Russians, Far but Close and Warm at CNU
By Han Su-yeon, Tribune Reporter
Russia, the biggest country in the world, the home of Lenin, Stalin, Dostoevski, Tolstoy, the Bolshoi Ballet, a Socialist revolution and vodka. It seemed far and strange but soon became closer when I met two charming Russians, a mother and a daughter. Katyshevtseva Elena, an associate professor at the Izhevsk State Technical University in Russia, visited Chonnam National University (CNU) to teach History of Russia from June 23rd to July 18th during the first-term of the International Summer Session (ISS) in 2011. Her daughter, Katyshevtseva Liudmila (Sophomore, Dept. of Business Administration) has been staying in Korea for about three years. During ISS, she was helping her mother with the lecture and also taking the course. They enjoyed themselves here in Gwangju and also fell in love with Korea!
I asked Professor Elena what made her come to teach at CNU during the hot summer. “My special reason is connected with my great love of Korea in general, because of its very deep and great cultural traditions,” she answered. She especially loved Gwangju and Jeollanam-do, and also admired CNU for its long-held tradition, high-level of education, and great knowledge shared by CNU professors. Above all, her precious daughter, Liudmila, was living here as an exchange student at CNU. She had lived in Daegu for half a year. At that time, she heard about CNU from her Korean friends so now she is here. I asked her how she felt about spending summer in Korea with her mother. “I really like it, because I have lived so far from my home. I do not have a chance to hear a lot about Russia here,” said Liudmila, enjoying their time together.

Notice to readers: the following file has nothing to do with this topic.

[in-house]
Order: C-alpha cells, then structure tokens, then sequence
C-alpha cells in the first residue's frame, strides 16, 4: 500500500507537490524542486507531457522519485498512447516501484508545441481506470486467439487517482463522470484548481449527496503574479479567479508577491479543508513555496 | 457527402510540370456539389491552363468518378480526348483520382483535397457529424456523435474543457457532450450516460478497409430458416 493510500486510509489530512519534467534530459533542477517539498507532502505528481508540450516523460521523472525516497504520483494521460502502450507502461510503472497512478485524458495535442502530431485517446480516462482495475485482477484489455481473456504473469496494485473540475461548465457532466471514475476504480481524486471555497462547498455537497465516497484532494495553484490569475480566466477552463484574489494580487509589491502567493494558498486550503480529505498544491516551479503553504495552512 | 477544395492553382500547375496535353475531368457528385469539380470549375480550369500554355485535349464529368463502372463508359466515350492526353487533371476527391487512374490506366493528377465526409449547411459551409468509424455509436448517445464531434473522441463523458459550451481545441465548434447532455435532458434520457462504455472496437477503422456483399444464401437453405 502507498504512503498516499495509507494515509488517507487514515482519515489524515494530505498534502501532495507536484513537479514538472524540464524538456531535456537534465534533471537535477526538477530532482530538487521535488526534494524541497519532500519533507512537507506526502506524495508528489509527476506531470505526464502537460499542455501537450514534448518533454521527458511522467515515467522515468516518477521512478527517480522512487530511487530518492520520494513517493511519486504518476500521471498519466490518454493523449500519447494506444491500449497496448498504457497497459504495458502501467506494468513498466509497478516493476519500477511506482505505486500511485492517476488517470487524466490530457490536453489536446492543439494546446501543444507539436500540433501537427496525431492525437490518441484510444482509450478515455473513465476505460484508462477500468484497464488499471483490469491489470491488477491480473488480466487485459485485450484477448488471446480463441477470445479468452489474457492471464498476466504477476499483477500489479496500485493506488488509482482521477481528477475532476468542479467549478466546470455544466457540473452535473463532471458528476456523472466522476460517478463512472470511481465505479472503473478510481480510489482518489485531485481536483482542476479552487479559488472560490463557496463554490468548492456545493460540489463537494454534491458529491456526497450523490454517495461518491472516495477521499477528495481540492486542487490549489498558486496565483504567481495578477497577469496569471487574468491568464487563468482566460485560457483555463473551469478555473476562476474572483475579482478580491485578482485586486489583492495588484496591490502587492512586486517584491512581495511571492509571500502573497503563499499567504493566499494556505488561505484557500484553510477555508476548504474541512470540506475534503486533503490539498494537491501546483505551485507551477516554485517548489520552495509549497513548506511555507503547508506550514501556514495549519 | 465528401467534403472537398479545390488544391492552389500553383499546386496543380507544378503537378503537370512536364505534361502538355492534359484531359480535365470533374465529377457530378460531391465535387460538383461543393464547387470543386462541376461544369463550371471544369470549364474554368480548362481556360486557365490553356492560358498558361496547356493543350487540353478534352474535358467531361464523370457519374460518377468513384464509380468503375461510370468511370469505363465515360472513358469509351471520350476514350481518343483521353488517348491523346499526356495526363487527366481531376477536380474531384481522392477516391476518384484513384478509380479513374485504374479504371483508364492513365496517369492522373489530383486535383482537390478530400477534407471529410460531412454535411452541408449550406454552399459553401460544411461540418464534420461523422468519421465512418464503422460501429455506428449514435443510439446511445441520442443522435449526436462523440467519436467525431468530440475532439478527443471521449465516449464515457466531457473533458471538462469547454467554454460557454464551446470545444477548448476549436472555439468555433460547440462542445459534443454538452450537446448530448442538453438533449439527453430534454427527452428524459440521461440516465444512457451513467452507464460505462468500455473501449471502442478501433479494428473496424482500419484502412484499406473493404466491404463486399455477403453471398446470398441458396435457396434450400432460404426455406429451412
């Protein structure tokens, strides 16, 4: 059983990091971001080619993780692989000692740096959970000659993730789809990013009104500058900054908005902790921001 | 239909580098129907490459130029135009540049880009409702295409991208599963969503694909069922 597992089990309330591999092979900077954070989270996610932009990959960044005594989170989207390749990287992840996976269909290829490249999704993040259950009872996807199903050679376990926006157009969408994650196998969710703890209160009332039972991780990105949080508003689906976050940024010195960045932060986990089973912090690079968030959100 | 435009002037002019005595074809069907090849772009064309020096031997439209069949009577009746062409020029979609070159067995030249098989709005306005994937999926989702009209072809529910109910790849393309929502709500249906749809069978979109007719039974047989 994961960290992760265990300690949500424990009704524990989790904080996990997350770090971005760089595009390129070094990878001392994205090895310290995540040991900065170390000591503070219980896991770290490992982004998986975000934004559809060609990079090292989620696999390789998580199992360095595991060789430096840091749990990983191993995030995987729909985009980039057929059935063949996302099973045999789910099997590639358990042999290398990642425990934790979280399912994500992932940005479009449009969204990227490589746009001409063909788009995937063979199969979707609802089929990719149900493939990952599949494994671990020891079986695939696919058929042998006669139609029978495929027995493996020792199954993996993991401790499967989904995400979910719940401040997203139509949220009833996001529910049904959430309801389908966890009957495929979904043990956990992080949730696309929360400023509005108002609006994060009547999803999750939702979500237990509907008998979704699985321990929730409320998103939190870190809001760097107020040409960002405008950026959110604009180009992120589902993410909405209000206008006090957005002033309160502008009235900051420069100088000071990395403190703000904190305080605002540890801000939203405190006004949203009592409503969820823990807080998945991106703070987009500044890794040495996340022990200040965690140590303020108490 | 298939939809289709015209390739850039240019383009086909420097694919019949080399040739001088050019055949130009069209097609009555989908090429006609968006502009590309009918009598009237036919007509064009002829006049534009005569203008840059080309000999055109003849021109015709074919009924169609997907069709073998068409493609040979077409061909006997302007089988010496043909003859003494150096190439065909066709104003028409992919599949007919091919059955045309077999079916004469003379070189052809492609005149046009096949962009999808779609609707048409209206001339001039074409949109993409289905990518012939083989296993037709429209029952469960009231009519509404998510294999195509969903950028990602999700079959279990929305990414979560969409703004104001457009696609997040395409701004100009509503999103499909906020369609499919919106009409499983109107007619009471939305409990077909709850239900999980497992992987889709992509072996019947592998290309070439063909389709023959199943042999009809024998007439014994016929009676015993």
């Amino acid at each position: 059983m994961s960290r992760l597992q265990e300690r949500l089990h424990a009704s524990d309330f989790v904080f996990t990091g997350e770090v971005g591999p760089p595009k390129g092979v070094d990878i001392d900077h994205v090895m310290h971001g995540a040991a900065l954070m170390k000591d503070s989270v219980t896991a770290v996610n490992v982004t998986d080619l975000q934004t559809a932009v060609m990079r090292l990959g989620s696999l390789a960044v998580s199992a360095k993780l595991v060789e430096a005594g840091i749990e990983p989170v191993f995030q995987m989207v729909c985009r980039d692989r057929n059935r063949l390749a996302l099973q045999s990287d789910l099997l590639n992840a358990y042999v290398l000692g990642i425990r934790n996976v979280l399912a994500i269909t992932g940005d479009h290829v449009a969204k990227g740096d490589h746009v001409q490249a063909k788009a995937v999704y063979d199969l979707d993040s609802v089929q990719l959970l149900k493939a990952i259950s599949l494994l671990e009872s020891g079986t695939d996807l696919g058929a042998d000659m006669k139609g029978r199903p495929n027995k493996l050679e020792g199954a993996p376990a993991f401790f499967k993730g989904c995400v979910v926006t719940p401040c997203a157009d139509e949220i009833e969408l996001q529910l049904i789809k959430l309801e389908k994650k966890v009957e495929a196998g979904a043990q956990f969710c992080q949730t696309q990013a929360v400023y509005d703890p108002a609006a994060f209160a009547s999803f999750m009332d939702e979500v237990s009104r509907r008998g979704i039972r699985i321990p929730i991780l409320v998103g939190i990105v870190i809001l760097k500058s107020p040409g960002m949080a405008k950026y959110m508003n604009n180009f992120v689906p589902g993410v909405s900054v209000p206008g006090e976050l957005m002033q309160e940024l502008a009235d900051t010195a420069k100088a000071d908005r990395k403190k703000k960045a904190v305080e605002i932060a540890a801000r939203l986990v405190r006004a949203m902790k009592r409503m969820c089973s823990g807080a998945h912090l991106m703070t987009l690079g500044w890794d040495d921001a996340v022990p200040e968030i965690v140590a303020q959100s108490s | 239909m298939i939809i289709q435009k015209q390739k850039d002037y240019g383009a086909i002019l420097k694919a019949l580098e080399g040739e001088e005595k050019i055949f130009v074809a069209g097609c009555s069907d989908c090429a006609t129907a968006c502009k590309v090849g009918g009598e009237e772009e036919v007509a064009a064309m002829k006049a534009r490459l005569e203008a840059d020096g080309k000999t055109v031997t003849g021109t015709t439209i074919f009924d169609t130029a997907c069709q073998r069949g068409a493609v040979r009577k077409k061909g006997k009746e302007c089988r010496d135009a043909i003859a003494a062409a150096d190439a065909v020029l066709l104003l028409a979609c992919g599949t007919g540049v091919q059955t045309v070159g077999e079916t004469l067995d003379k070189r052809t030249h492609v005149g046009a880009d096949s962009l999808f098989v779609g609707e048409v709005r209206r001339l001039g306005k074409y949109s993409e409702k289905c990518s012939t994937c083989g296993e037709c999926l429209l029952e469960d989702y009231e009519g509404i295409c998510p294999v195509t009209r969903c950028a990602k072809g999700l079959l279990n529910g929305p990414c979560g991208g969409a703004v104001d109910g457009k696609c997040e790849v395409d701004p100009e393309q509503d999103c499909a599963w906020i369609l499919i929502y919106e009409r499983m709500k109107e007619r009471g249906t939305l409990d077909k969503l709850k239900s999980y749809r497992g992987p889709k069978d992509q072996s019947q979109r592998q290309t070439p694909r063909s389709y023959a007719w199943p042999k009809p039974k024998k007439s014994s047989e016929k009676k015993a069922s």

They also enjoyed eating Korean food such as gimbap, bibimbap, jjimdalk, and so on. Professor Elena told me an especially interesting story about her lecture and bibimbap, one of Korean traditional foods. “When I was thinking about my first lecture, I did not know where I should start. One day, I ate bibimbap, and after that, I decided that I should begin from a mixed form of Russian history like bibimbap.” I asked them what they wanted to tell CNUians about Russian history. “Russian history is very unique and special. If you are a historian, it would be so interesting to learn about it,” said Liudmila. “I think that it is urgent to learn Russian history, maybe for everybody. It influenced greatly the history of the world ideologically through communism. So we should know, discuss, and criticize these directions of the influence,” Elena added.
During the interview, I felt their amazing love towards their country. The Russian mother and the daughter really loved their country as a historian and a citizen. They told a lot about Russia, but sadly I had few things to tell them about Korea. I reflected on myself and about my ignorance of Korean history. Also, I realized one important: If I know a lot about the history of our country, I can feel more attracted to the history of others. It seems paradoxical, but they proved it conclusively! After the interview, I sincerely hoped that they would have a wonderful time in Korea and tell many good things to their friends when they return to Russia. Thank you for visiting Korea, Professor Elena and Liudmila!